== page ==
sealPurdue News

June 1995

Expert battles 'couch-potato' response to educational videos

WEST LAFAYETTE, Ind. -- If this were an instructional video (zoom to close-up of a student walking across a campus) about desktop publishing and corporate newsletters (dissolve to chart that shows how many designers use Quark vs. PageMaker), it already would have been a miserable failure.

The unrelated images, the distracting camera work, and the complexity of the words and the information all interfere with the message. Most of the viewers would have lapsed into that comfortable -- but inattentive -- "couch potato" state of mind that takes over when they're watching TV.

That problem fascinates Katherine S. Cennamo (SIN-a-moe), assistant professor of instructional development in the School of Education at Purdue University and a former producer of instructional videos. She has devoted much of her professional and academic career to studying how to overcome the couch-potato syndrome, how to make instructional videos more instructive.

"The couch-potato response may be appropriate for TV as entertainment," she says, "but we have to get the learner to play a more important, more active part when we're using video for instruction. We have to overcome the viewer's expectation that television is a passive cognitive activity."

Her research has applications well outside the campus and the classroom -- for example, she says a 1993 survey found that 95 percent of business and industrial trainers used video to instruct employees. She says she suspects that few of the trainers know how to make the most effective use of the videos.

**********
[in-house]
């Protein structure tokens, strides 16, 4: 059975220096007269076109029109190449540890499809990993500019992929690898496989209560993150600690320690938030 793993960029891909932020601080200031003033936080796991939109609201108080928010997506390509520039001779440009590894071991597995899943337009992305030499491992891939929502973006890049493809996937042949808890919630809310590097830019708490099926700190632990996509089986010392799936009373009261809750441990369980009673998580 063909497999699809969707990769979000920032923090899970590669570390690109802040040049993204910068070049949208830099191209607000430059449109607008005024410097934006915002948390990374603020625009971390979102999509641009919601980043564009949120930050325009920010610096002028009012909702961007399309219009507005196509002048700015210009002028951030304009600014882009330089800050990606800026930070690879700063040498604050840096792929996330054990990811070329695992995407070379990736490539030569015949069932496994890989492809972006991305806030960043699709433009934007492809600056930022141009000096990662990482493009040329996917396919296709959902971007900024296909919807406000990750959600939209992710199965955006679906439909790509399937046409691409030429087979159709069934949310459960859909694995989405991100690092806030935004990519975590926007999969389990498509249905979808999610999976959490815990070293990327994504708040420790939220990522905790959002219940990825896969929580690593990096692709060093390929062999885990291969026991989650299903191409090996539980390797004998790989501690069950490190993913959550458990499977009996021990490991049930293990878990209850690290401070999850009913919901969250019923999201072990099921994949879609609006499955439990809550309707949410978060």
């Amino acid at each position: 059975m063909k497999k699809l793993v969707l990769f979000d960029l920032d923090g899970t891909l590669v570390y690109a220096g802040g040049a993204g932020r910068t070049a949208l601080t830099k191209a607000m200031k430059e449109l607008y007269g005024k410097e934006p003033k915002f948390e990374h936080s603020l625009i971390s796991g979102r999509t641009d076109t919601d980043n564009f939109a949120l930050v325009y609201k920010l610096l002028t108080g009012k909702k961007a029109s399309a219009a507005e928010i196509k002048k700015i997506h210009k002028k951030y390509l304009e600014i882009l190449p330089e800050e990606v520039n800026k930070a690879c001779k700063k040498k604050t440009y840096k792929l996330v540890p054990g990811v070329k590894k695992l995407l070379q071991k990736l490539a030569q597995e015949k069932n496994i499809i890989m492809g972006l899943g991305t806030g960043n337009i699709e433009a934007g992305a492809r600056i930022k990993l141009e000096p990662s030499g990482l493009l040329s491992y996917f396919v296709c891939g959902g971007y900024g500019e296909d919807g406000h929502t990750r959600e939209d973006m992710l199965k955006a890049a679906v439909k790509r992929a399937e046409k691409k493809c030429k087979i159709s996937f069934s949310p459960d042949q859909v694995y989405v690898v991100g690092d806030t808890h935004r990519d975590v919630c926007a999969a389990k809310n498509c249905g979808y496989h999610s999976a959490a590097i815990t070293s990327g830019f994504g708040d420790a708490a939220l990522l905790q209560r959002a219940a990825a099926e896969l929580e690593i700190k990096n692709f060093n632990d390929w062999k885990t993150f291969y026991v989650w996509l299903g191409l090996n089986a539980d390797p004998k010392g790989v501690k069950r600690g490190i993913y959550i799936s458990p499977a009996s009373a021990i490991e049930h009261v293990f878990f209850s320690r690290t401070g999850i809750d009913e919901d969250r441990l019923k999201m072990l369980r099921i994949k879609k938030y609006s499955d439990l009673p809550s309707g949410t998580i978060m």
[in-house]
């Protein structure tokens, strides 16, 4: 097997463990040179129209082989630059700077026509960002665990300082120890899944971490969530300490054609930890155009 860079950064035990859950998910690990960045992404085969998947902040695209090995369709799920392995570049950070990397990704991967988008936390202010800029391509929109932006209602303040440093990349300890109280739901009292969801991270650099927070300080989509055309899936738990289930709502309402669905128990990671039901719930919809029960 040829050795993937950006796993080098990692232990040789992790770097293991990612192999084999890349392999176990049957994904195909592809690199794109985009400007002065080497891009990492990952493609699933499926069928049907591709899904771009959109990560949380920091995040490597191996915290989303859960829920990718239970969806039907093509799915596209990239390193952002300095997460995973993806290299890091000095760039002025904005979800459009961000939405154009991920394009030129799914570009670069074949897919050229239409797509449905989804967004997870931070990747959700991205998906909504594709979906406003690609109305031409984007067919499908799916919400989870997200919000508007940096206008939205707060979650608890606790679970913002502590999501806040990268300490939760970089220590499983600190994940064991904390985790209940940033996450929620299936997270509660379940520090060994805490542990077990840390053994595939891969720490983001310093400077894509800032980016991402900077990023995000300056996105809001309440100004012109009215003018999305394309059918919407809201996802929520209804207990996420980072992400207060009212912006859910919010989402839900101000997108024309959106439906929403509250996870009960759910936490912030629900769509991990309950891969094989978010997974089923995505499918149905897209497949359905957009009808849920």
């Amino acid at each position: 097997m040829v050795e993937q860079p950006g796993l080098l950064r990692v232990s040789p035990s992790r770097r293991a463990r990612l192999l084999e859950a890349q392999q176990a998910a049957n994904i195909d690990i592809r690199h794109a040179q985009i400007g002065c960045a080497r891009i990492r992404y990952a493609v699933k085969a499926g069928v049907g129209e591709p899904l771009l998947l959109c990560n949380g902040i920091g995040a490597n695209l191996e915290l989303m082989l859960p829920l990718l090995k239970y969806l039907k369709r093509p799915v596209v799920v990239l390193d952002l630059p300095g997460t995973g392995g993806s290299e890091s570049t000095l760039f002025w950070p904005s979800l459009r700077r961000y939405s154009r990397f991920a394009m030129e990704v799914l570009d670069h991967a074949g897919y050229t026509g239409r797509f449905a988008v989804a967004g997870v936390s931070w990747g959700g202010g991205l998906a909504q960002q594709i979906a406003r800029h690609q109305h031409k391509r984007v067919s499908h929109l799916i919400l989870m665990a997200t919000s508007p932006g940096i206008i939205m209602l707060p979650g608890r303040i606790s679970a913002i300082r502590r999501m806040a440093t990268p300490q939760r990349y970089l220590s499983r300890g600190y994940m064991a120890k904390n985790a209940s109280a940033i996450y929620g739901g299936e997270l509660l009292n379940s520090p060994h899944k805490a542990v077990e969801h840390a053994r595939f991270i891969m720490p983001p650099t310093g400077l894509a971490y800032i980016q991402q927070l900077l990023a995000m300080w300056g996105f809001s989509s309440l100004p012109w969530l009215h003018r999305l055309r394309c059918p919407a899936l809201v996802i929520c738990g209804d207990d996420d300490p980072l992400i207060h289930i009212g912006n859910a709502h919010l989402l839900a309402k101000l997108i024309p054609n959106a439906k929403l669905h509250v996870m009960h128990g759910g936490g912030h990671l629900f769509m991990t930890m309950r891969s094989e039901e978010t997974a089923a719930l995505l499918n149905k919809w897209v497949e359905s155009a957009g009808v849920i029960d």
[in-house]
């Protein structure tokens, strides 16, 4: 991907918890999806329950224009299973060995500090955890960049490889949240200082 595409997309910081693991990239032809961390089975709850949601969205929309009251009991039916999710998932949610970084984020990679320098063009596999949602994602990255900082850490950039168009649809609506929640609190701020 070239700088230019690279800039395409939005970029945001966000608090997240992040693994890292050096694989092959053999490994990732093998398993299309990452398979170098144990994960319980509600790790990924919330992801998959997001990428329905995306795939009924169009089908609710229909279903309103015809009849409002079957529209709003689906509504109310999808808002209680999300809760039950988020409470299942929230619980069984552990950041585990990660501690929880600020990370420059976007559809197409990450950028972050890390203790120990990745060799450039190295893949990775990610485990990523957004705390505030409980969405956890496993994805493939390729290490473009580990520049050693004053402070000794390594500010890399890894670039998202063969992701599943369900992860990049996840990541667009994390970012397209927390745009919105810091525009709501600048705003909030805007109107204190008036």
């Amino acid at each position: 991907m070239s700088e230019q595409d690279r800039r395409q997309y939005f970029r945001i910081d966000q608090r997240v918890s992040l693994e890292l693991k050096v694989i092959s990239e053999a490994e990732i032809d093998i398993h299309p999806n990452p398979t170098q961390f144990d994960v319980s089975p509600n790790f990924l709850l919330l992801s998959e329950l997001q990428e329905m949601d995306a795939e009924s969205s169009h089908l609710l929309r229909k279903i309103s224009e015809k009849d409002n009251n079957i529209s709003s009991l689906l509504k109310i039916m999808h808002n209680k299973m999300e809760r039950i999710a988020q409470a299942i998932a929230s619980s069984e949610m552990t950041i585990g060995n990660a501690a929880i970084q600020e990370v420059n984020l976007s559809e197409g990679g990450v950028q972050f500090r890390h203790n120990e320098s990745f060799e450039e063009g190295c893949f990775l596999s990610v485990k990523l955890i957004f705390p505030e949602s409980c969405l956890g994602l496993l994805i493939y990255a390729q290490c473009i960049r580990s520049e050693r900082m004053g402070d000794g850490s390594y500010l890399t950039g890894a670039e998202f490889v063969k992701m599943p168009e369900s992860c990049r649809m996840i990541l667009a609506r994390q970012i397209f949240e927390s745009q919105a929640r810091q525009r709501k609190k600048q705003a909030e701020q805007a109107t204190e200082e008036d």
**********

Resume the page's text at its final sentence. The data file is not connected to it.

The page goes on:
Cennamo published articles about video instruction last year in the Educational Technology Research and Development Journal and in Performance Improvement Quarterly. She has studied research in communications, educational psychology and education and conducted her own research to develop these suggestions for improving video instruction:

The viewers, too, can make a video interactive. "Before the video begins, ask the instructor what you're supposed to learn from it and how that fits into other course content -- things you've learned in previous class sessions," she says. "And ask if you can interrupt the video presentation if you have questions or if something isn't clear. You might even ask the instructor to replay a particular segment, to give yourself another chance to absorb the material. Nobody's satisfied if you're just another couch potato."

Source: Katherine S. Cennamo, (765) 494-5675; Internet,
Writer: Frank J. Koontz, (765) 494-2080; Internet,
Purdue News Service: (765) 494-2096; e-mail,

NOTE TO JOURNALISTS: Copies of the journal articles mentioned in this story are available from Frank Koontz, Purdue News Service, (317) 494-2080. To receive the text of this news release via e-mail, send an e-mail message with the text "send punews 9503ep1" to this address: Purdue News Service also maintains a searchable data base of faculty experts and posts news releases, experts lists and story tips on a web server at and a gopher server at

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